Micah and Kelsey

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A wedding ceremony is an imaging ceremony. This is the case because a wedding is made a wedding by virtue of the fact that it consists of a man and a woman, coming together as man and wife. We are told in Scripture, in various ways that this is an imaging of God.

The first thing that we should note about it is that man is not capable of making an image of God, which is why Jehovah prohibits even the attempt in the second commandment (Ex. 20:4-5). Underneath the prohibition we should be able to recognize the fact that we cannot make images of God for the simple reason that we are images of God.

As Protestants, we sometimes make the point that our sanctuaries do not contain images of God, but in reality the sanctuaries were built to contain hundreds of such images. We have roofs in order to keep rain off of these images, and we have furnaces to keep these images warm in the winter. We don’t make images of God because we have plenty of them—they are all around us.

Not only is the human race created in the image of God, but Scripture makes a particular point out of the salient fact that this image consists of the fact that we are made male and female in that image. And this aspect of it, this reality, is thrown into high relief at a wedding. We are celebrating yet another iteration of God’s glory. We are marking the formation of yet one more statement of how good God is to us.

Consider the following:

“So God created man in his own image, in the image of God created he him; male and female created he them” (Gen. 1:27).

“For a man . . . is the image and glory of God: but the woman is the glory of the man” (1 Cor. 11:7).

Together man and woman constitute the image of God. Individually, a man reflects that glory and image, and the woman is the glory (again, reflected glory) of the man.

Not only are we images of God, but we are dynamic images—not static images. In other words, because we are created in time, because we live out our lives together in a story, we are not like paintings on a canvas, or like carved marble. No, God shaped Adam from the dust of the ground, and then breathed the breath of life into him. God took the woman from the man’s side, and presented her to him as bone of his bone, and flesh of his flesh. This meant that she also had the breath of life in her.

Wedding pictures are wonderful, but they are, admittedly, frozen in time. Wedding videos capture a bit more motion, but they are still just a snippet, a chain of moments linked together. We are gathering together here today in order to see how God takes wedding pictures. As we will hear in just a moment, the pictures will be ready, they will be complete, when death brings the parting that is necessary for those who live in this world. Between this moment and that one, we are privileged to see and take note of how God’s image, male and female, moves in the world.

Because God is infinite, we know that one marriage cannot capture it, and so we look around at the other marriages we can see. We look in faith, at our own marriages. When we do, we see constancy and variation. We see form and freedom. We see the interplay of a serious playfulness, and the counterpoint of a cheerful solemnity. We have a lot to learn, and most of it is all around us.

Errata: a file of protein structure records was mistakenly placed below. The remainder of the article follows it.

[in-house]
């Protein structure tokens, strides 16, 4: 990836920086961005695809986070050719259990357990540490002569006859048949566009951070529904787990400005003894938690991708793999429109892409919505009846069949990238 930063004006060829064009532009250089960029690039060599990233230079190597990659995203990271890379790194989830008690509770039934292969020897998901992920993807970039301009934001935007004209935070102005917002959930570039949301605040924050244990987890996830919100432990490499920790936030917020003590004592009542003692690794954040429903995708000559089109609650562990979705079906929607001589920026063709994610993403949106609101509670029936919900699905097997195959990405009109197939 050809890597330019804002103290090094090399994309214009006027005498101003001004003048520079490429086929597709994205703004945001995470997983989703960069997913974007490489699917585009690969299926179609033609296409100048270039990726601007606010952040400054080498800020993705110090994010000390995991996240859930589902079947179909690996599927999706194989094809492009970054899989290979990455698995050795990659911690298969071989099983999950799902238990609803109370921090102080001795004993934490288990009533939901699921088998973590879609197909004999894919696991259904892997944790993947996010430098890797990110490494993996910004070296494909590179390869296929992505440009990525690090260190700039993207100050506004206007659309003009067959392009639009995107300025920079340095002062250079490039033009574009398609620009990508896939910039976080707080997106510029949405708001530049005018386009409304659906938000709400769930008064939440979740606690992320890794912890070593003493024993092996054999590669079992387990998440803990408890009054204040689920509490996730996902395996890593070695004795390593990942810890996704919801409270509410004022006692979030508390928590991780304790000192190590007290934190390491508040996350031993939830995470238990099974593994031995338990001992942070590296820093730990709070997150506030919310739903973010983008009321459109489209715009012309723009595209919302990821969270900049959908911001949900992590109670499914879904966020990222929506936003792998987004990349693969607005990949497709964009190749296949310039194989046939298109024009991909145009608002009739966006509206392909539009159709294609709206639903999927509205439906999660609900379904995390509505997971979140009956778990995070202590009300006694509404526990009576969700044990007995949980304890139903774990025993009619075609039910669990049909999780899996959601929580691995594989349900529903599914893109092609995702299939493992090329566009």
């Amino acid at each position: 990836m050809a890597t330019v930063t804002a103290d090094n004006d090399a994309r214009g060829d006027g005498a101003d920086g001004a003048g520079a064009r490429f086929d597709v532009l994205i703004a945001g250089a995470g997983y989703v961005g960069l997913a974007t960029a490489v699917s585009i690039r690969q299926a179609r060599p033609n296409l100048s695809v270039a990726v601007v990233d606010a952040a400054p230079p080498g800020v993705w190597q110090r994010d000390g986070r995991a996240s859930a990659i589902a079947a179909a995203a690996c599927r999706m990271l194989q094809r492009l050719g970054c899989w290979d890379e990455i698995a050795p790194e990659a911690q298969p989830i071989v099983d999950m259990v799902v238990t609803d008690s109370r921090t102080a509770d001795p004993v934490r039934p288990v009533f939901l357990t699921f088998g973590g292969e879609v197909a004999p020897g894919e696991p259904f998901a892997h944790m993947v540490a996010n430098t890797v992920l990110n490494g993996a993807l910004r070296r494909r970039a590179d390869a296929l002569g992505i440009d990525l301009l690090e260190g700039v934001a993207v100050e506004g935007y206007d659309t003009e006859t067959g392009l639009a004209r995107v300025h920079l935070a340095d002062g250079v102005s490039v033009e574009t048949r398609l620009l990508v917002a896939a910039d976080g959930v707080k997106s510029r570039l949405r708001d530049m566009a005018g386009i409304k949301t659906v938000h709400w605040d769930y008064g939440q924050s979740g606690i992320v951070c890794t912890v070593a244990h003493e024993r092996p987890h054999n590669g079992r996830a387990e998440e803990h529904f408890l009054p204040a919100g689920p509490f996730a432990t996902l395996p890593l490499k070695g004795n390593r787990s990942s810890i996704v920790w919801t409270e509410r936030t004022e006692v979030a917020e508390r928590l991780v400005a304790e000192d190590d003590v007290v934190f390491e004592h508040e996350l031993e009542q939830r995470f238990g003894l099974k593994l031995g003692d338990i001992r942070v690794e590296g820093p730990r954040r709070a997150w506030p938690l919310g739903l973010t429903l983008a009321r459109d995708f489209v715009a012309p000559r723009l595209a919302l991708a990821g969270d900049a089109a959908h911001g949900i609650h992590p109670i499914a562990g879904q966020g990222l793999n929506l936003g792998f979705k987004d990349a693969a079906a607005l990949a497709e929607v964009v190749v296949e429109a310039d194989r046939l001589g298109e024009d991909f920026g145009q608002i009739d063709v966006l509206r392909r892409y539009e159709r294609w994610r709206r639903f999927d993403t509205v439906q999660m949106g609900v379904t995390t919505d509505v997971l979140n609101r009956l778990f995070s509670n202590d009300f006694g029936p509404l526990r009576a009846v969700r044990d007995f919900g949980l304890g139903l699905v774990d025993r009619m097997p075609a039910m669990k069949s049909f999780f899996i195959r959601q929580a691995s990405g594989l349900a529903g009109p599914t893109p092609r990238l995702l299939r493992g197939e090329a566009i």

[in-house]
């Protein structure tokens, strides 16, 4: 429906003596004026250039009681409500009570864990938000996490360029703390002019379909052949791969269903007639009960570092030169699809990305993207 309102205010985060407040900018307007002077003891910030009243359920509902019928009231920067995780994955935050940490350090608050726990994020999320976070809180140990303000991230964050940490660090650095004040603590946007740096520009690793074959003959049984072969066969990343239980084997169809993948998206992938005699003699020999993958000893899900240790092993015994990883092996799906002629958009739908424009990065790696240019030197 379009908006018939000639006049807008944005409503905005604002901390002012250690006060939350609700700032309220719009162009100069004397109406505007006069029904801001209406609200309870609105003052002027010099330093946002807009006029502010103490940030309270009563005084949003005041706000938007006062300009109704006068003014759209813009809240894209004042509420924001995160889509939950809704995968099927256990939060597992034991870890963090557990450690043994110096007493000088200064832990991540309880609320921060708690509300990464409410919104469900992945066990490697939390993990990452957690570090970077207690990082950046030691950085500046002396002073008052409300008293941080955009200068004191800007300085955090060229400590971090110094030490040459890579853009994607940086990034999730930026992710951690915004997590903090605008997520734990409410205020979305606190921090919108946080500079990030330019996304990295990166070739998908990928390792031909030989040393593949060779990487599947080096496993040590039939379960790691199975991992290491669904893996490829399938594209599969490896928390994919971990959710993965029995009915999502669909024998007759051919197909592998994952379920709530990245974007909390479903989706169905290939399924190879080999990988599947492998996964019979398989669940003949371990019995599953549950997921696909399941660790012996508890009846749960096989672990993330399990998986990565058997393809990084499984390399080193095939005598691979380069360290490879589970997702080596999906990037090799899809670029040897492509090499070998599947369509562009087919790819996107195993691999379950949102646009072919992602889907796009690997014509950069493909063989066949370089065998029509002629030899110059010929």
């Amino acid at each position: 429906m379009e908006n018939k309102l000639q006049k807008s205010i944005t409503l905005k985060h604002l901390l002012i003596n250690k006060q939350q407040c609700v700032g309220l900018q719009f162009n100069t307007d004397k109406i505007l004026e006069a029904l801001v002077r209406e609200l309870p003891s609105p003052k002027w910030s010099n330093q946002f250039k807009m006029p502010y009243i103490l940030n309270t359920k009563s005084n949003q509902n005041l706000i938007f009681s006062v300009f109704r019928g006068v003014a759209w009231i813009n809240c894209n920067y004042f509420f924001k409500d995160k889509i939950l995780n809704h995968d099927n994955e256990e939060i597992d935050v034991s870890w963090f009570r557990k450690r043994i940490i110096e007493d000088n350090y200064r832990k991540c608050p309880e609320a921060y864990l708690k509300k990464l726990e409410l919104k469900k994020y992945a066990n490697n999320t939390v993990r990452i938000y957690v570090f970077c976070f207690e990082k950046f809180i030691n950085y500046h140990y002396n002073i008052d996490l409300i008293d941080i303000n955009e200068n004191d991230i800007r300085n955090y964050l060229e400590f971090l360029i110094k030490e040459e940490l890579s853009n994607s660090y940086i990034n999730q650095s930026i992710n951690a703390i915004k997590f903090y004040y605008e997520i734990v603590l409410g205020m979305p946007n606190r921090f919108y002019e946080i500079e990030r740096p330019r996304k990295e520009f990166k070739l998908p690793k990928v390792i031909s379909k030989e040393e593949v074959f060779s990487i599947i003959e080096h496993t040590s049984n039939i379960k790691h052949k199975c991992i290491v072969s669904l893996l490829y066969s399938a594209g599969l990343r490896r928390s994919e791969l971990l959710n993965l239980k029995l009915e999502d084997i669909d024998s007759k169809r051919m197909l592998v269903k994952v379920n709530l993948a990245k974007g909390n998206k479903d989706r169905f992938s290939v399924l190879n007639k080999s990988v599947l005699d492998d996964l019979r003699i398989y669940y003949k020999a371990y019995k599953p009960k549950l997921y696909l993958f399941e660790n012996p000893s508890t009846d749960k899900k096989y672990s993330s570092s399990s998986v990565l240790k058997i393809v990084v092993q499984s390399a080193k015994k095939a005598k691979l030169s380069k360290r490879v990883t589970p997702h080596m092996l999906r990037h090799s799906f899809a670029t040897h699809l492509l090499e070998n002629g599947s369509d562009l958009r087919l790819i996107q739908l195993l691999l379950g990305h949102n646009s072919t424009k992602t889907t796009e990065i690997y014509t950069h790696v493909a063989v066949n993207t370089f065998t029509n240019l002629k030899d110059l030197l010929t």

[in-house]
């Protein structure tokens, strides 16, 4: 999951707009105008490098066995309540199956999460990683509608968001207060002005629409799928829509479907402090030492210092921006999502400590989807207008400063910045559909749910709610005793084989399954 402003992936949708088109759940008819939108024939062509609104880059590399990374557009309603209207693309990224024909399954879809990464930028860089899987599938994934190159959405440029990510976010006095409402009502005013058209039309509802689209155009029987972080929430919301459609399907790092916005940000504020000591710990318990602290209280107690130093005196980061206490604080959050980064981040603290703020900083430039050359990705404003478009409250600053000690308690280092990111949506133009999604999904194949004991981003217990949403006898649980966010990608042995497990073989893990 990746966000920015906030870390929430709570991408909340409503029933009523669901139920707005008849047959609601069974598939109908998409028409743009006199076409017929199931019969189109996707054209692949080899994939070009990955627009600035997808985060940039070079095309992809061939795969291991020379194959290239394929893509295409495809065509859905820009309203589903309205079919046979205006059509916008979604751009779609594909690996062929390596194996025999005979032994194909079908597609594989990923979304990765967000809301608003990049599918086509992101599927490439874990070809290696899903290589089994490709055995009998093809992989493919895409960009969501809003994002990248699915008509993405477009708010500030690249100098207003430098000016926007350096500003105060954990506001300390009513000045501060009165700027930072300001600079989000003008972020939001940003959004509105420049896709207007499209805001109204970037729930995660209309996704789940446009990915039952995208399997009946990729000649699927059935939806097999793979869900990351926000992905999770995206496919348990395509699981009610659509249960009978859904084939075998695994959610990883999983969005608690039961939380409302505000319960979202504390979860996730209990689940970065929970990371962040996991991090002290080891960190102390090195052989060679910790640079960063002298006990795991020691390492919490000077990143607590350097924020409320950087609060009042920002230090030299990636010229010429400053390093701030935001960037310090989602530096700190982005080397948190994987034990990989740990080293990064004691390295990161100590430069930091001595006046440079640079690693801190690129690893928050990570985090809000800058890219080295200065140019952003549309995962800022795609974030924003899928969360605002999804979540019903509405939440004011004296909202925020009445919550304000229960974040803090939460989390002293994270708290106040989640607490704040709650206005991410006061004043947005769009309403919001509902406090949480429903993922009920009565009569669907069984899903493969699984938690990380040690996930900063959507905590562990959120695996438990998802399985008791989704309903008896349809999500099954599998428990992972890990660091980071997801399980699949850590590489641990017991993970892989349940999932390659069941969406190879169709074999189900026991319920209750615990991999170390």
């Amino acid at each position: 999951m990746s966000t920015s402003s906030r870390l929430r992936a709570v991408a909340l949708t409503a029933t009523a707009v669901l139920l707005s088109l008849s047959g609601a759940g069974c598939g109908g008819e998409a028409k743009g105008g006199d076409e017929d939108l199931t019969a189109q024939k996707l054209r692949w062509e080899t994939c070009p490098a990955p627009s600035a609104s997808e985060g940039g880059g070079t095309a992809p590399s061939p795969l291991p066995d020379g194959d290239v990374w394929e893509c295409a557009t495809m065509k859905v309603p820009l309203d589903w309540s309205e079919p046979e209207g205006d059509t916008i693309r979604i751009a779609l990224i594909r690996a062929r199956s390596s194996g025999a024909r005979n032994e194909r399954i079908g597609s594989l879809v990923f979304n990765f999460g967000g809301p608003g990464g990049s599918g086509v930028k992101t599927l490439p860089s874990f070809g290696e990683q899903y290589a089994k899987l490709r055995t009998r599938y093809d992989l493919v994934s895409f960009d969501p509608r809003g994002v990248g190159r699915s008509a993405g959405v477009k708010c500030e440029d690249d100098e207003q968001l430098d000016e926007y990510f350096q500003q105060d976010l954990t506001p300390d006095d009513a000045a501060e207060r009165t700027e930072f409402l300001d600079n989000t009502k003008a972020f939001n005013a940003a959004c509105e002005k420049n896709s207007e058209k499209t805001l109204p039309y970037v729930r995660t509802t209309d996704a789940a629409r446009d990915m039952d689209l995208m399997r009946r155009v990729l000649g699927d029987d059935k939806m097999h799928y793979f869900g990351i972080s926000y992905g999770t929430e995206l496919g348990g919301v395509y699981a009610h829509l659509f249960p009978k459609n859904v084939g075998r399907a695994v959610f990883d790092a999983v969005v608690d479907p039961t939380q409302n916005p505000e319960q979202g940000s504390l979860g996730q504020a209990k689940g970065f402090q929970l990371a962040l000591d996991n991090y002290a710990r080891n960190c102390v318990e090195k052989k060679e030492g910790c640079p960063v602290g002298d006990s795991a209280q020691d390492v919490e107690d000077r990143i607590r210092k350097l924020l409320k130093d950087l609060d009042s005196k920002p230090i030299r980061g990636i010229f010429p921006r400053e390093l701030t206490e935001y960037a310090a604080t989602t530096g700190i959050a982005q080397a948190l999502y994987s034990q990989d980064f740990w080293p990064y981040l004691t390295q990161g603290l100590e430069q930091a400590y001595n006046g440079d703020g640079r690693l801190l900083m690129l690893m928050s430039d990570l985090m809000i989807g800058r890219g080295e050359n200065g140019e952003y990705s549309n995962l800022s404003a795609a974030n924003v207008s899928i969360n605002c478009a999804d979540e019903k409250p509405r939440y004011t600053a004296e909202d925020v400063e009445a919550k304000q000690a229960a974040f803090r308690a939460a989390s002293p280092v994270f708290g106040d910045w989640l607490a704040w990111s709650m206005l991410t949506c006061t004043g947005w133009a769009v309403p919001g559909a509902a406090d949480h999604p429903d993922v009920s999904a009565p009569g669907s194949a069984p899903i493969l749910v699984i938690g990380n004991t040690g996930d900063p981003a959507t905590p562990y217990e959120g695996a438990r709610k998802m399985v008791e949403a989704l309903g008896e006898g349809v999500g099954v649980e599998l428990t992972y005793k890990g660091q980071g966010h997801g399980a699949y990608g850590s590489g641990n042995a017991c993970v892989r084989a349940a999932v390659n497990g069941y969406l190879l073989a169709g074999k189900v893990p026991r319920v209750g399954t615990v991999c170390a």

Because God is fruitful and giving, we see marriages resulting in children, born to us male and female. And why? So that a boy can grow to manhood, leave his father and mother, and take a woman as wife, who has grown to that noble station from girlhood. God has been telling this story for 6,000 years, and it looks as though He intends to tell it for many more. He has not grown tired of it yet, and neither should we.

Micah, as you prepare to take these vows, your charge is this. In the Christian life, all right doing proceeds from being. There is a perennial temptation that men have, and that is the temptation to reverse this. We want to achieve, or strive, or earn our way into a particular status. But the status you will have in just a few moments—that of being a husband—is a status that is being given to you, and all by the grace of God. When that status is given, a husband is what you will then be. You want all your activities to proceed from the fact that you are a husband. You are charged to flow out into your marriage, and most emphatically not to try to fill up from your marriage. This is just another way of urging you to a life of giving, and not taking. Of course, because we are creatures, we must be filled, but get your filling from the Spirit of God, who rests upon you. Kelsey will give to you more than can possibly imaging, but the best way to receive it will be the result of you giving her more than she could possibly imagine.

Kelsey, as you prepare to take your vows, the charge is this. Together you and your husband are to reflect the glory of God. Individually, you are to reflect the glory of your husband. And because of how God designed this, when you reflect your husband’s glory, this goes not make your glory dim and derivative. Rather, because God designed it to work in this way, your glory is given to your husband in order to amplify it. That amplification means that it is occurring in time; it is not static, not fixed. And that means that glory, like grace and peace, is going to be multiplied to you, and through you, to him.

In the name of the Father, Son and Holy Spirit, amen.